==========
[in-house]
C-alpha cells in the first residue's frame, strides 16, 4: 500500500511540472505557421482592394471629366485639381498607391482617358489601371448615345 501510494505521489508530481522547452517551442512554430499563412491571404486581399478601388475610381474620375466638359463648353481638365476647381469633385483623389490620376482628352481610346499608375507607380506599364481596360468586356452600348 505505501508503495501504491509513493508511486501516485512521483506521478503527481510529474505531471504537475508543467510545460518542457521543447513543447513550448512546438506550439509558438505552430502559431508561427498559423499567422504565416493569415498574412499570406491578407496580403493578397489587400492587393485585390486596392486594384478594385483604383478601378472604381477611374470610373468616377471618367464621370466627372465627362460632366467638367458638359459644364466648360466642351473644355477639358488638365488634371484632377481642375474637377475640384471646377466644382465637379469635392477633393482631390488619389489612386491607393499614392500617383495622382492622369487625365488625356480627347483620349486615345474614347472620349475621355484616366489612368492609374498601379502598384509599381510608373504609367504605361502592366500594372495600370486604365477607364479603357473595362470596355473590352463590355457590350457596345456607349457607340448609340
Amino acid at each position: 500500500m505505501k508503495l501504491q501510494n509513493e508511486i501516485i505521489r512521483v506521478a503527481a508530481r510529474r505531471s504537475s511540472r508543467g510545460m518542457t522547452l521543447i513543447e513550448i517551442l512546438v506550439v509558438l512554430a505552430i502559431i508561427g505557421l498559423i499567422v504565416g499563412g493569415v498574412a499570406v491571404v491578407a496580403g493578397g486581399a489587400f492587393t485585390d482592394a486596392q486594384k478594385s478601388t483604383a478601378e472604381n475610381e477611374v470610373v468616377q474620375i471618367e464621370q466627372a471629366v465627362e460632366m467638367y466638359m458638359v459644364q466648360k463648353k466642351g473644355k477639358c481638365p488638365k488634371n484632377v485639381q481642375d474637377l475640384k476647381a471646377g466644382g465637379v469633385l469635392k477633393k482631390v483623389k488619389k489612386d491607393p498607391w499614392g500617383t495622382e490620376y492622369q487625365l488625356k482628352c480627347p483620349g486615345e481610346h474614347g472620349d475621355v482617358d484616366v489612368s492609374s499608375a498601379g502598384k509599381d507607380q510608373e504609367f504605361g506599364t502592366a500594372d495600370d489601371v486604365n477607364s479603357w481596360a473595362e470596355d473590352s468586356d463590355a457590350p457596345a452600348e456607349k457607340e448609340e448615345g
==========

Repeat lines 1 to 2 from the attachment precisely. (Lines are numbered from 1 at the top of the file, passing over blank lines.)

[in-house]
C-alpha cells in the first residue's frame, strides 16, 4: 500500500511540472505557421482592394471629366485639381498607391482617358489601371448615345 501510494505521489508530481522547452517551442512554430499563412491571404486581399478601388475610381474620375466638359463648353481638365476647381469633385483623389490620376482628352481610346499608375507607380506599364481596360468586356452600348 505505501508503495501504491509513493508511486501516485512521483506521478503527481510529474505531471504537475508543467510545460518542457521543447513543447513550448512546438506550439509558438505552430502559431508561427498559423499567422504565416493569415498574412499570406491578407496580403493578397489587400492587393485585390486596392486594384478594385483604383478601378472604381477611374470610373468616377471618367464621370466627372465627362460632366467638367458638359459644364466648360466642351473644355477639358488638365488634371484632377481642375474637377475640384471646377466644382465637379469635392477633393482631390488619389489612386491607393499614392500617383495622382492622369487625365488625356480627347483620349486615345474614347472620349475621355484616366489612368492609374498601379502598384509599381510608373504609367504605361502592366500594372495600370486604365477607364479603357473595362470596355473590352463590355457590350457596345456607349457607340448609340